Oct/Nov: Mandala

During the School Half term Therese Muskus made a beautiful Mandala on the grass opposite the Long Room. She used flowers, berries, leaves, lichens, blackthorn spikes to pin down the leaves - from the garden here at Logie and from her own garden. It will return to nature over the next few weeks - the beauty will change but it will still be there!


A mandala simply is a symbolic picture used in meditation. It represents the visible world outside of us:- the circle, and the invisible one, deep inside our minds and bodies:- the centre. 

 Buddhist monks traditionally make them out of coloured sand or semiprecious crushed rocks which they then, after a period of many days of deep meditation in making, symbolically brush away in a ceremony to symbolize the impermanence of life.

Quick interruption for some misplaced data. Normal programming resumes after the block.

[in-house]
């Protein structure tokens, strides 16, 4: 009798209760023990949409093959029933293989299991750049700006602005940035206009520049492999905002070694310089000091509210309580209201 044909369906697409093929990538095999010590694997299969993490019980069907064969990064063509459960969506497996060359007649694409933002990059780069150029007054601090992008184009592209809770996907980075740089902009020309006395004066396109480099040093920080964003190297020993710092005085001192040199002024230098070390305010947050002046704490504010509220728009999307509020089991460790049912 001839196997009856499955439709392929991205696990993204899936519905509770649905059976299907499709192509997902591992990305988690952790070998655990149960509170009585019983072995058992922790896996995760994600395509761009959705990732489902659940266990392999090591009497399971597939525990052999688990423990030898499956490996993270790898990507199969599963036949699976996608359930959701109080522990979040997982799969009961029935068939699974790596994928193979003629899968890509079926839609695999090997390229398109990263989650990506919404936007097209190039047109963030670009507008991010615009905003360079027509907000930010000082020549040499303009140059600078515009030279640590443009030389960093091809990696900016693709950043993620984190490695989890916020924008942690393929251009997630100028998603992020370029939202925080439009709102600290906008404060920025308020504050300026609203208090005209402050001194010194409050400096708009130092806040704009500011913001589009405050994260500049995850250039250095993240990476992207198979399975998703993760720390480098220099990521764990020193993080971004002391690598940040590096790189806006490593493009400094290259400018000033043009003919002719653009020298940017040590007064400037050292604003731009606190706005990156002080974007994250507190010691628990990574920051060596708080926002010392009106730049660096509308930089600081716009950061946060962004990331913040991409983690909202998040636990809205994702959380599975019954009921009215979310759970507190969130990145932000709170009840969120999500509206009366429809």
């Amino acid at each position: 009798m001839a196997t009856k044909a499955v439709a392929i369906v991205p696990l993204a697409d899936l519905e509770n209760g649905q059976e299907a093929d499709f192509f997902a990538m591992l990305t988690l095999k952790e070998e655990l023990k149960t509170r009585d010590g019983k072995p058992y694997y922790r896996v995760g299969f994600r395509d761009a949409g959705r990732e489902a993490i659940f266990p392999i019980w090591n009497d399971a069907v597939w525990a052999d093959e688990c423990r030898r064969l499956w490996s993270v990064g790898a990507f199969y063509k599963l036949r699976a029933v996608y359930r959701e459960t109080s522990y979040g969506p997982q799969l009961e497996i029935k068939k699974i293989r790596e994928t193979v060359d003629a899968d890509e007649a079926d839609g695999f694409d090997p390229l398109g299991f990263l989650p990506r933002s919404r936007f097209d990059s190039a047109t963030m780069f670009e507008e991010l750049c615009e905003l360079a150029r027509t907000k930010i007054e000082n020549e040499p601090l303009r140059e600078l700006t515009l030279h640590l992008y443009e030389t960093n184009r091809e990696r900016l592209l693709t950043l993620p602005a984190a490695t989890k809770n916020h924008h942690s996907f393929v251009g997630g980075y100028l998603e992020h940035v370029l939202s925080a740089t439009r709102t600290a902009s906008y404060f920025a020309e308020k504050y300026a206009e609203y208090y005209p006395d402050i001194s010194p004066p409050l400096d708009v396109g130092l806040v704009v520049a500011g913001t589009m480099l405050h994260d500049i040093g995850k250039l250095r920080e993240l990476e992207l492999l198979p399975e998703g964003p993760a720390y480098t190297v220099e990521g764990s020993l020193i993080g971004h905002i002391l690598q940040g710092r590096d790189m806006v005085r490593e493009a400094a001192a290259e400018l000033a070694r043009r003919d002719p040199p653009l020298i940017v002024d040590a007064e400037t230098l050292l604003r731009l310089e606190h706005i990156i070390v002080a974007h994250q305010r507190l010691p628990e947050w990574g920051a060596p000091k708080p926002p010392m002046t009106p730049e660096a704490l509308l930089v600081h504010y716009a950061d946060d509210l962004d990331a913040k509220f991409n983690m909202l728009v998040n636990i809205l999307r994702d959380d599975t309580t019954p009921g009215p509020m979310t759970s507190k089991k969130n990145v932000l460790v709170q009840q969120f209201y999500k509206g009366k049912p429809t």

I felt moved to make my first earth mandala ten years ago having seen a group of Tibetan monks create a mandala in Inverness Botanic Gardens, and each year since I have made one at home on our croft near Nairn and in a public space. Here at Logie Steading I have had the use of the abundance of plants, berries and leaves from the garden, and from the area around the Steading. The mandala is here for you to enjoy in this moment in time, and is then left to the birds, mice, insects and elements to slowly decay back into the earth.

Take some time to enjoy the beauty around us and meditate on its gift to you.


mandala by therese
autumn mandala
small natural mandala